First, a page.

Ousted WeWork Founder Adam Neumann Could Get An Extra $250 Million From The Company He Nearly Destroyed

By on May 29, 2021 in ArticlesEntertainment

If you're not familiar with the story of Adam Neumann and WeWork, I have three major recommendations. #1) Read the book "Billion Dollar Loser" by Reeves Wiedeman. #2) Watch the Hulu documentary "WeWork". And #3) Go to this link right now and pre-order Eliot Brown and Maureen Farrell's book "The Cult of We." The book, which will be released July 20, is rumored to be chock-full of new salacious revelations concerning how the Neumanns used WeWork as a means of egregious personal enrichment.

Just so you have a long-story-short background to understand today's development, Adam co-founded the office sharing company WeWork in 2010. The company raised ungodly amounts of venture capital funding, primarily from Japan's SoftBank, then went on an insane spending spree. Much of that spending went to secure long-term rentals on buildings which WeWork would renovate into shared work spaces that would be rented to short term clients. Another huge chunk of money was wasted on lavish corporate parties, private jets and weird investments like the $13 million it invested into a company that created artificial waves for surfing.

WeWork was losing hundreds of millions of dollars at the time it angled to go public with an IPO in late 2019. The company released a widely-mocked S-1 filing in September 2019. The S-1 combined with several personal controversies – like the revelation that Adam smoked pot on a company-owned private jet or that he owned several of the buildings that were being leased at a profit back to WeWork – forced him to resign as CEO of WeWork in September 2019.

It was a stunning and fast fall from grace.

At his professional peak in mid-2019, Adam's personal paper net worth topped $14 billion. At that point analysts were predicting the value of WeWork would top $80-100 billion once it completed an IPO. The exact opposite happened.

WeWork's largest private valuation was actually $47 billion. It achieved that valuation after a funding round completed in early 2019. Soon after stepping down in late 2019, WeWork's valuation had dropped to $8 billion.

In the end, WeWork essentially raised $11 billion in VC capital to create a company that was worth $8 billion.

(Photo by Kelly Sullivan/Getty Images)

Golden Parachute

In order to extricate themselves from Adam Neumann, SoftBank initially agreed to buy $972 million worth of stock from the former CEO. The bank also refinanced roughly $500 million worth of Adam's debt that was backed by his shares. Most insane of all, the company gave him a $185 million "consulting fee."

A few months into 2020, after Coronavirus further ravaged WeWork's prospects, SoftBank announced it was reneging on the deal. It stopped paying his consulting fee and held back on its plan to buy $972 million worth of Adam's shares.

Lawsuits flew and in the end SoftBank agreed to buy around half of the $972 million shares it had previously promised.

That wasn't all.

SoftBank ultimately agreed to pay Adam $106 million in cash. That's on top of $92 million in consulting fees Adam had already received before the deal went sour, according to SEC filings.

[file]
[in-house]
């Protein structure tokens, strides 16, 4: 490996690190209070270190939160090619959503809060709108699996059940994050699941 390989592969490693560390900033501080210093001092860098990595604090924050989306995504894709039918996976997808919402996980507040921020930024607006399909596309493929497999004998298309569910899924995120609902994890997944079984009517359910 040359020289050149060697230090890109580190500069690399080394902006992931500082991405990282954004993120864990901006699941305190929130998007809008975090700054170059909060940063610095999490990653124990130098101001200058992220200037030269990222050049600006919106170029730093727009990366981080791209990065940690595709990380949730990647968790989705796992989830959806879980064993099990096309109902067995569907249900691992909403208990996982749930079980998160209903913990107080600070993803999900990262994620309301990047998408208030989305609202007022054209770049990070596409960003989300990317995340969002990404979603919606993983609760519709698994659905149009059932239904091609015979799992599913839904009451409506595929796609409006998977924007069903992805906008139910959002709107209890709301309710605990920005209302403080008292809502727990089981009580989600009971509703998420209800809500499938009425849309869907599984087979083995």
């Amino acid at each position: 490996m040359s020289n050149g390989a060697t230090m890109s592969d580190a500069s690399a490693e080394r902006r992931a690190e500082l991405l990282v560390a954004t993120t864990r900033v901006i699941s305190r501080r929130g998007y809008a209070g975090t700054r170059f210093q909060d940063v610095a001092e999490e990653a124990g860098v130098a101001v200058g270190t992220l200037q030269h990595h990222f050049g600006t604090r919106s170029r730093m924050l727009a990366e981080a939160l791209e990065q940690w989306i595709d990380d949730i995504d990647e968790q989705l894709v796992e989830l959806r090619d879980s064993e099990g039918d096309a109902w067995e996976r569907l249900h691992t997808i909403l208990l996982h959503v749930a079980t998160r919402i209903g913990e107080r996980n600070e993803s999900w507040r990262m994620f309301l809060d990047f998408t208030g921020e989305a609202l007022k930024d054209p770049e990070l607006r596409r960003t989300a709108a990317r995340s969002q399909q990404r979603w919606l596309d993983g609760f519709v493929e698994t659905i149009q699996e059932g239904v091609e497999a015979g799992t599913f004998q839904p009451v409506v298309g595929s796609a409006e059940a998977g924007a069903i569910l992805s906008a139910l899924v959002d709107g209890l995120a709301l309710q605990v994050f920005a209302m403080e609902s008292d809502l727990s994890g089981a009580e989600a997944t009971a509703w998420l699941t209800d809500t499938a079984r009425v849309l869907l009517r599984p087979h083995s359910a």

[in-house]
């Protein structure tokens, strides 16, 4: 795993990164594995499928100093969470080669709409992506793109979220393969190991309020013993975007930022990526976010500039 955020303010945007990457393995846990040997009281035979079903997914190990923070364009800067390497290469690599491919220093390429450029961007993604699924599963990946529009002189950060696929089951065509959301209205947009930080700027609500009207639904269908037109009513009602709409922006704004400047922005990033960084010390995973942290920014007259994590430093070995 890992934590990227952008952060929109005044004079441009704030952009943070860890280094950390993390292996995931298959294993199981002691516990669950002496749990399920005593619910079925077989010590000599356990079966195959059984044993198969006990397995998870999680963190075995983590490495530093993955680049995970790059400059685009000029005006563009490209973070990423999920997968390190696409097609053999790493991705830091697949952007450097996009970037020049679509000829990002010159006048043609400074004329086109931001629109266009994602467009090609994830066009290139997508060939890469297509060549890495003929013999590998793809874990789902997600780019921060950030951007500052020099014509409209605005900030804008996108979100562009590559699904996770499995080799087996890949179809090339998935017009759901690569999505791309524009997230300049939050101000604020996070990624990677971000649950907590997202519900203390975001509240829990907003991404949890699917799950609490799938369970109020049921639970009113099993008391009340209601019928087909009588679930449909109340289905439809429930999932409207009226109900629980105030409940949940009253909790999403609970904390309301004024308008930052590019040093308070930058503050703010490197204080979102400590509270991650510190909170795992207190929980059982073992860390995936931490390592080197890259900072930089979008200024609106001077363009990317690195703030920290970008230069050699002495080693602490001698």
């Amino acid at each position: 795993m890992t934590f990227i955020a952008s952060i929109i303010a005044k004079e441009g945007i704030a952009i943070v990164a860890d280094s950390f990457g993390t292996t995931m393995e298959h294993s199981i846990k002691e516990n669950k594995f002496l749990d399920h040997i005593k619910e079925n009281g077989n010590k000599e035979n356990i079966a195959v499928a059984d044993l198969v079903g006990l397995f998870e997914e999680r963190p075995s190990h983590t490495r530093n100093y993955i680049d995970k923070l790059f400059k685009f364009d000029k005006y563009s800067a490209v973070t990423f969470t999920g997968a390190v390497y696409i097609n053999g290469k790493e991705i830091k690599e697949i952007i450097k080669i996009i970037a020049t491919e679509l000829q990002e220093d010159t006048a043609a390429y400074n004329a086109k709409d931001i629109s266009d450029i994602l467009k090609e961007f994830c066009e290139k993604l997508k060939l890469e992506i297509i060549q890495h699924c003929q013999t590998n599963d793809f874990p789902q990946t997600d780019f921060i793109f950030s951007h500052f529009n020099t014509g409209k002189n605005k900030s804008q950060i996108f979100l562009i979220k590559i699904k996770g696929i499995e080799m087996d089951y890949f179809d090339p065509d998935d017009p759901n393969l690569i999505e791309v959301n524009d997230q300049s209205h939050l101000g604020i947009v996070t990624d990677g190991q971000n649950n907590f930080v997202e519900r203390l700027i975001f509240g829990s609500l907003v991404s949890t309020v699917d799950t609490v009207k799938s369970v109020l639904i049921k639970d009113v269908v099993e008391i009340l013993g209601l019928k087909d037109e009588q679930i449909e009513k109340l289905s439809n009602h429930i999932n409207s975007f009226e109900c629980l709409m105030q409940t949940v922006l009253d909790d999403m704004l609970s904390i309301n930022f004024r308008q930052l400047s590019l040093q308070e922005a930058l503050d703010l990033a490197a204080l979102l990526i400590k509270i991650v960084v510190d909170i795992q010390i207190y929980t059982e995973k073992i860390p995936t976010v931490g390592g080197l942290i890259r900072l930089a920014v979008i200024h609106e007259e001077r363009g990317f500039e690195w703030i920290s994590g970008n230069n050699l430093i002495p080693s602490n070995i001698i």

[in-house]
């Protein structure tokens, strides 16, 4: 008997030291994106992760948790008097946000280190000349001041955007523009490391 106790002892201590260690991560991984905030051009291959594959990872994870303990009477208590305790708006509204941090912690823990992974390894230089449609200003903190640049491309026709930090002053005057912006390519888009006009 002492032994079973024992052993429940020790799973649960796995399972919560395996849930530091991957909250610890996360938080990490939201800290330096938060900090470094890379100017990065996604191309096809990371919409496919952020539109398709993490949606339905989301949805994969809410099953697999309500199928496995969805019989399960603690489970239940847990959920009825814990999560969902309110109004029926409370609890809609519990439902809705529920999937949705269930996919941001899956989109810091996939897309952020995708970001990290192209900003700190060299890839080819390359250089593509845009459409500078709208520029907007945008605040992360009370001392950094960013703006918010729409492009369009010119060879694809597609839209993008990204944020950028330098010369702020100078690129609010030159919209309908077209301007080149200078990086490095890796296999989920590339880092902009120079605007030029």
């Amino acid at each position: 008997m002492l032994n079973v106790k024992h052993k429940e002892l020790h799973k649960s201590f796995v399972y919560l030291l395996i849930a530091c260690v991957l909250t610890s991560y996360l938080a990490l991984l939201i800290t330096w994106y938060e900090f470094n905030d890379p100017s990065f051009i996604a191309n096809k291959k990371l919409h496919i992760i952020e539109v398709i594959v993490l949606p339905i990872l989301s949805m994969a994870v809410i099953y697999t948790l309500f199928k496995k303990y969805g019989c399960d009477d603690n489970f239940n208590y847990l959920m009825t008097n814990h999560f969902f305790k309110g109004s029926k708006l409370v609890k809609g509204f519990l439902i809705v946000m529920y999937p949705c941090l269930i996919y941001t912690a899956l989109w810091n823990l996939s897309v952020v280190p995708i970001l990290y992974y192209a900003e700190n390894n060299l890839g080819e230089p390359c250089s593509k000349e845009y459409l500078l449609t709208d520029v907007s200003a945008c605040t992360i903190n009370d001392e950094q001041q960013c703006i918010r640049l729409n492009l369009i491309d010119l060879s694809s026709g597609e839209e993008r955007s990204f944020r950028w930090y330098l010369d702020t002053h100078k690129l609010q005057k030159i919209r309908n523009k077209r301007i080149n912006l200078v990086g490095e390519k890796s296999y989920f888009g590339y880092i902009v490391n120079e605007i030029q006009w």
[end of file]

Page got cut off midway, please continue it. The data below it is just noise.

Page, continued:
SPAC

Unbelievably, WeWork is about to take a second stab at going public, this time through something called a SPAC. That stands for "Special Purpose Acquisition Company" and it's essentially a backdoor way of going public without the traditional bank-run process.

As you probably know, normally when a company goes public it has some business model. It's been operating that business model for a number of years. It has costs and revenues. For example, Facebook. Facebook operated as a private company until 2012. Before becoming a public company, it did a tour of the country with its investment banks to drum up interest in how it will be an extremely valuable company over time as revenue and profits increase. It had employees, office space, chairs, servers etc…

A SPAC has nothing. It's simply an entity that goes public to raise money. It's a shell company that holds a bunch of money that must be used by a certain date to acquire another company. That's its entire purpose… or "Special Purpose".

In the case of WeWork, the SPAC is called BowX Acquisition Corp, ticker symbol "BOWX". You can look it up. You'll see BOWX went public in October 2020 at around $10 a share. Today it's trading at $12.30 a share which gives it a $740 million market cap.

BOWX is agreeing to buy 6.1% of WeWork for $483 million. And through the magic of the public markets, BOWX essentially becomes the publicly-listed entity of WeWork. Yada yada yada, in the end if the deal consummates, WeWork will finally be a public company.

And somehow, once again, Adam Neumann is cashing in.

According to a report first spotted by the Wall Street Journal, as part of this SPAC plan Adam landed a $245 million "sweetener" from BOWX. Specifically, if the deal is successful and the stock price stays above $12 after the WeWork merger, Adam will be granted $245 million worth of shares with a cost of zero dollars per share for him to acquire. A free $245 million.

If the price of BOWX drops below $10, he gets ZILCH.

WeWork lost $3.83 billion in 2020 on $3.4 billion in revenue.

If all goes to plan, WeWork will be worth $9 billion when it is finally a public company. That's $1 billion more than it was worth immediately after Adam stepped down and $38 billion below it's all-time valuation peak of early 2019.

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